Monday, November 07, 2011

Chicago Marathon 2011

Brian and I cross the start line with positive thoughts. I've been saying 'We're going to kill it' for the last few days, so how could we not?

The Chicago Marathon is such a spectacle. It's easy to forget you're running - At least in the beginning. As a runner, you find yourself looking to the sides of the road or overhead to take in the sights and spectators. In those first few miles as you travel through the packed downtown streets, you marvel in what a cool experience a marathon is. Why wouldn't everyone want to do this?

Unfortunately, the miles of feeling amazing are short lived in the long 26.2 journey. Brian and I ran a solid 10 for the first 7 or 8 miles. As we headed up north on Sheridan to Addison, I started feeling ill. I tried to assess if it was the head cold or something else. I needed to give myself some time to work through it and see if I felt better. We saw Kim and then my Mom, Tricia and Dave around the ballpark.

As I passed my Mom, I wondered if I should tell her I wasn't feeling well. If I was to slow down or go to the medical tent, how would she know?

The ill-feeling became worse. I started to wonder if I would know when I needed to stop. As long as I could keep running, did I feel well enough? Or does your body not tell you when you need to stop? Is that how people pass out while running a marathon?

Then I thought through the process of quitting. If I kept feeling worse, I'd have to stop. So, how does that work? Do I walk to the side, ask the spectators to make way, remove my bib and start walking on the sidewalk? Where would I walk to? I have no phone, no money, no keys, no form of identification; nothing. All I have is five packets of Gu Roctane, my fuel belt, and the clothes on my back. All my stuff is at gear check which far away from Lakeview. Should I walk up to a spectator and ask to use their phone to call my Mom? How embarrassing would that be?

So instead, Brian and I kept going. I didn't tell Brian about any of this until much later in the race when we both felt like complete hell.

Around mile 10, we saw my friend Carrie. I was excited to see her. She told me I looked great. I realized the sick feeling had passed.

We headed back downtown in a blur, then out west. Way west. Have you ever been in bad traffic heading west on  Fullerton or Belmont where it takes you forever to get to Ashland? Imagine running to Damen. At that point in the marathon, it seems like the mental end of the world.  You can look a block south to see you're just going to have to turn around and run all the way back.

On our way back east, the sun was relentless. It was getting warm. We were heading in to Little Italy now at mile 17. We had stopped briefly to stretch as things were starting to ache.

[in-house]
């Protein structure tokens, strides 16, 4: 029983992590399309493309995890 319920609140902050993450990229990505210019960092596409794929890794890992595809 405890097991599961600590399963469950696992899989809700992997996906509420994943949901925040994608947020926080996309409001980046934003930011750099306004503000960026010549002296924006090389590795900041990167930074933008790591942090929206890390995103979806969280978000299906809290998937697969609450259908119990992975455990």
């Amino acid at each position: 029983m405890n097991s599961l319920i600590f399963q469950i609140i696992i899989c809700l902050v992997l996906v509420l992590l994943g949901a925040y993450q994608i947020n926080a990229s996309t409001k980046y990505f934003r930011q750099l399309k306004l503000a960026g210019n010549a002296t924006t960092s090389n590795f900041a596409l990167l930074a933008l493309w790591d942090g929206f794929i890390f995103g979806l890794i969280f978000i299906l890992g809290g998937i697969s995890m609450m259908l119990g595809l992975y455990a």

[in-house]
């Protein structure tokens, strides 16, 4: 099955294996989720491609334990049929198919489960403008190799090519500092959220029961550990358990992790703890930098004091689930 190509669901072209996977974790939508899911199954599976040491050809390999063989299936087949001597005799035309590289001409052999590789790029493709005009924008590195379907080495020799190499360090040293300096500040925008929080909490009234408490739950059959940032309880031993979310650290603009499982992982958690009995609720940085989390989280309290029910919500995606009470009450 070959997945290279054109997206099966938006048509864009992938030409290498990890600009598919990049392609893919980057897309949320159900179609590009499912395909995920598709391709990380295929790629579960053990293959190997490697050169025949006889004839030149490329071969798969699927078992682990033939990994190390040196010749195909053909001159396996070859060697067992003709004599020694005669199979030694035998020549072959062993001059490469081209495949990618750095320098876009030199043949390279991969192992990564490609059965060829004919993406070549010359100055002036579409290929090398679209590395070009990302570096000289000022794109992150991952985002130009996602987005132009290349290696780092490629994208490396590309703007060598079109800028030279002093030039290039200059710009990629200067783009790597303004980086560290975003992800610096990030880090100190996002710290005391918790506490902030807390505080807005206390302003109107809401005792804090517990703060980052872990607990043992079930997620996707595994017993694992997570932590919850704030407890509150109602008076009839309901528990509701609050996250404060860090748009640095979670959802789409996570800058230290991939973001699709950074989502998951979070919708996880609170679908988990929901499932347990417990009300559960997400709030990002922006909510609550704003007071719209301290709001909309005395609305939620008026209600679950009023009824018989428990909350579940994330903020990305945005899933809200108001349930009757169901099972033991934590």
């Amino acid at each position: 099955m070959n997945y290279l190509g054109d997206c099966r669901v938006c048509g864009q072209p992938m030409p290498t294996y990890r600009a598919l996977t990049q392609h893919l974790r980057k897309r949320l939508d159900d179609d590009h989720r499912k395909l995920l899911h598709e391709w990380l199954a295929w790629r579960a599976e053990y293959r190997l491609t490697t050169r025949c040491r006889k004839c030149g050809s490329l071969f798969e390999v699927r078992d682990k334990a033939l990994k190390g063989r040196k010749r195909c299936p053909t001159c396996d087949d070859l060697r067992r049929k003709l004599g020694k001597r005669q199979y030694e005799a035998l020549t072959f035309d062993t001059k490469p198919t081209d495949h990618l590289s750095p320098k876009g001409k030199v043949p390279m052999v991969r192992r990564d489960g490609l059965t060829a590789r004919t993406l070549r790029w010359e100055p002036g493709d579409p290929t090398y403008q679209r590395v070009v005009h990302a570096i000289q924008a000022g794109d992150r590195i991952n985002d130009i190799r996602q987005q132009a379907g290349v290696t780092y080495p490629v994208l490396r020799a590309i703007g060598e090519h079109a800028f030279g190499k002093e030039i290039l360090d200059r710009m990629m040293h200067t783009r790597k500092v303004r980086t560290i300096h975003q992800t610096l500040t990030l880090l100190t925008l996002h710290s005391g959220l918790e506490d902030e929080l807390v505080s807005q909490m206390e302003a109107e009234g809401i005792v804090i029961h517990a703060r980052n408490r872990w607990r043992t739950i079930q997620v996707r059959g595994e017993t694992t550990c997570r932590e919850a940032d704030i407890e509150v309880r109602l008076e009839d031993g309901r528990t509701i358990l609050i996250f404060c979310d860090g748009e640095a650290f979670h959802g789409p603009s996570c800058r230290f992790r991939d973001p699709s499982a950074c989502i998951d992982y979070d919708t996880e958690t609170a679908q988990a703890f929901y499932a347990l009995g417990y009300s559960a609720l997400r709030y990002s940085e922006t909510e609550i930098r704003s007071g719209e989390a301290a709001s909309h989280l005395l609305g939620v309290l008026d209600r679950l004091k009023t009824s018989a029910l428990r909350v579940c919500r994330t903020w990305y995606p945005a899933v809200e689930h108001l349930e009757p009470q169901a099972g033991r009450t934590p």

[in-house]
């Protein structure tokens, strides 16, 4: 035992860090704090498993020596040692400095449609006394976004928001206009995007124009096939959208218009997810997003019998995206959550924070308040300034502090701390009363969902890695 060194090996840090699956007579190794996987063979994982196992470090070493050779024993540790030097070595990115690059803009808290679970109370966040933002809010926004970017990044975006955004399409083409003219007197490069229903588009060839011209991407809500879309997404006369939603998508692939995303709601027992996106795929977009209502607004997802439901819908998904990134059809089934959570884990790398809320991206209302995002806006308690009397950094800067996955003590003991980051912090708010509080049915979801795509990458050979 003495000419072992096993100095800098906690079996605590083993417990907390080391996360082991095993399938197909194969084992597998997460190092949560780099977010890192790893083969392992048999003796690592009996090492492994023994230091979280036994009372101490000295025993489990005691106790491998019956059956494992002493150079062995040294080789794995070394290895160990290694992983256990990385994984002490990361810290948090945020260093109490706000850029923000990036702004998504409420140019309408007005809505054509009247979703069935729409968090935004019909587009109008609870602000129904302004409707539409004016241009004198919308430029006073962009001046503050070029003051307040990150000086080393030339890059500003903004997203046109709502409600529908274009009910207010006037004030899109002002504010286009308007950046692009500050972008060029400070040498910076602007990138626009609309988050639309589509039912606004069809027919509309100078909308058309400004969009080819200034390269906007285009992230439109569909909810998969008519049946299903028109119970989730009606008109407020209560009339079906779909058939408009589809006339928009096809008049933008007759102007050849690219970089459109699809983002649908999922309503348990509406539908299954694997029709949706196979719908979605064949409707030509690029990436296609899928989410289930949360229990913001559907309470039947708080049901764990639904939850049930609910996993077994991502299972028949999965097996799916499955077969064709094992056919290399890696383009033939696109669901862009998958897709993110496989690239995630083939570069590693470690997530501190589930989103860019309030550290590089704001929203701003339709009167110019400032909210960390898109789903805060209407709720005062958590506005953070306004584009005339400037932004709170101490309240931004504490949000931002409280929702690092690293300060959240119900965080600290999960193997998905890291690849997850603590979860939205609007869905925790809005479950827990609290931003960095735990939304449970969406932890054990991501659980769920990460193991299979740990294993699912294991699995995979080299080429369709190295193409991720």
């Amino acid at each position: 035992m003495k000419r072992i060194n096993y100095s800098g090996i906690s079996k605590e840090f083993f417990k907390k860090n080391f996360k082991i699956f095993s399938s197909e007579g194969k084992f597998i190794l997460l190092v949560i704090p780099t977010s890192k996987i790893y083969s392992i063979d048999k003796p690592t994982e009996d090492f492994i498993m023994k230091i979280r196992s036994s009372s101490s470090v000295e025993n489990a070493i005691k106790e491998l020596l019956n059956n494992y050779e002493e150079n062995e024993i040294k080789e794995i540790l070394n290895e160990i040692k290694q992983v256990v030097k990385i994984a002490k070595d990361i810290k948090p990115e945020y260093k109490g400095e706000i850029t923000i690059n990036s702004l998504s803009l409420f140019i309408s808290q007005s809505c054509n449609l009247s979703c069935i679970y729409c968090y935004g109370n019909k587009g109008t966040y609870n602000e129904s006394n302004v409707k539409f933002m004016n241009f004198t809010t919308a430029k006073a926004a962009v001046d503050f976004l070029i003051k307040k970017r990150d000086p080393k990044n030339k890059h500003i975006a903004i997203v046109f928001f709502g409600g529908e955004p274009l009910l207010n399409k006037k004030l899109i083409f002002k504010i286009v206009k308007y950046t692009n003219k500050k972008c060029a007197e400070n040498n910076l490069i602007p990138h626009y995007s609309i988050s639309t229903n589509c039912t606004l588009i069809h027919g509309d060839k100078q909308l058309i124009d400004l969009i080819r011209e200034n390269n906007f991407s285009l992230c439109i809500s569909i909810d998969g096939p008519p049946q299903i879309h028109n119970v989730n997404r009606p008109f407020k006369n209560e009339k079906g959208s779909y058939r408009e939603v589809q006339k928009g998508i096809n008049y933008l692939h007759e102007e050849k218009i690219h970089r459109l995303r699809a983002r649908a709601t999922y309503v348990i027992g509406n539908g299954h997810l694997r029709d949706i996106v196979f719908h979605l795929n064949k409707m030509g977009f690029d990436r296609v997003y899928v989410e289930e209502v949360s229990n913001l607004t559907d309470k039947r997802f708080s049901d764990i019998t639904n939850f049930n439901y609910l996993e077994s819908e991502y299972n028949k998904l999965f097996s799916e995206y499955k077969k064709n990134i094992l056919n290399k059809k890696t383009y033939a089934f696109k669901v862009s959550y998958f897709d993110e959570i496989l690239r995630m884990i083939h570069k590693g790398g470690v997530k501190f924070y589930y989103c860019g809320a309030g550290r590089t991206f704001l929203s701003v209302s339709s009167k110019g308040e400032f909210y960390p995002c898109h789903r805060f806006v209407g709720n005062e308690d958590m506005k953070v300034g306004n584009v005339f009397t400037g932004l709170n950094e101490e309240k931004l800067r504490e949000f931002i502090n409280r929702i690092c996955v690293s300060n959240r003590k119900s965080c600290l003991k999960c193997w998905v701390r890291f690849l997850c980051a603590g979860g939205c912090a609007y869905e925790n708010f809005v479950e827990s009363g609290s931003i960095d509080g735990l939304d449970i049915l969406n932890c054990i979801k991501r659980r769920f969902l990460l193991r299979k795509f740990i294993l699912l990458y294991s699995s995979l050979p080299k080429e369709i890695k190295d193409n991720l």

Here's where I start thinking about my reeler. That's Kim. Instead of thinking about how far I have to go to finish (which you can't process doing anyway), I think of how far until I get to Archer just west of Chinatown. That's where Kim waits for me to arrive, then 'reels' me in, like a fish on line to the finish line.

But before we reach Kim, we have to tackle Pilsen. Pilsen is quite arguably the party area of the Marathon. By far the best music on the course and there's usually some spectators handing out beer. I kept an eye out for my Dad, but never did see him. I had found his camouflaged hunting hat twice last year in Pilsen. Brian did find his friends, which I was happy to see. By the time we reached Pilsen, we had seen my Mom, Tricia and Dave four or five times. They are amazing.

Rounding the corner at 18th and Halsted, we see the temperature reading on a bank sign of 89. Better than 90 something, but far warmer than we'd been hoping for.

As Brian and I headed south on Halsted approaching the south branch of the river, we saw a familiar face. Kim had arrived at her usual spot early and decided to walk further up the course and help us over the Halsted bridge. We were so happy to see her. We forgot about our aches and pains as Kim gave us the race highlights she'd watched on T.V.

Chinatown was a madhouse, but Tricia managed to find us in the crowd. She'd made the best signs!

Now we headed south on Wentworth. For me, this is where I'm transported in to a time warp, or as most people call it, the Wall. There's less than 5 miles to go, yet it mind as well be 10. Your body asks why you're doing this. Regardless, you just have to keep moving forward, however fast that may be.

At 33rd we cross the Dan Ryan. Logistically, this is good. We are heading east and we're very close to turning north. Once we turn north on to Michigan, my very fuzzy brain starts doing math. 35th street minus 12th street equals 23 blocks. I can do 23 blocks. This process continues on until the Roosevelt street sign is in view.

At mile 24, we see Ken, Sara and Kim S. They jump up and down when they see me, which makes me smile. Smiling doesn't hurt, but just about everything else does.

Kim helps me push forward up until 13th and Michigan when we run in to John. John's working for the marathon today instead of running. His job is to weed out anyone who's on the course and doesn't have a bib. He looks at Kim, and Kim points that she'll exit the course on the left. Now I have to prepare to climb the Roosevelt bridge alone.

I can only imagine what I must look like 'running' up this hill. I am sure it's a train wreck. But I'm running, or, I think I am. So many people are walking up the hill. We have a quarter of a mile to go.  I see Jen near the top of the hill. She's also working for the marathon today and cheers wildly when she sees me. As I push up the hill, I see a runner with a prosthetic leg. He wears a shirt that has the Wounded Warrior Project logo on it. I'm inspired by this man.

We turn the corner to see the finish line right ahead of us. I run in at 4:54:09 and hold up four fingers.

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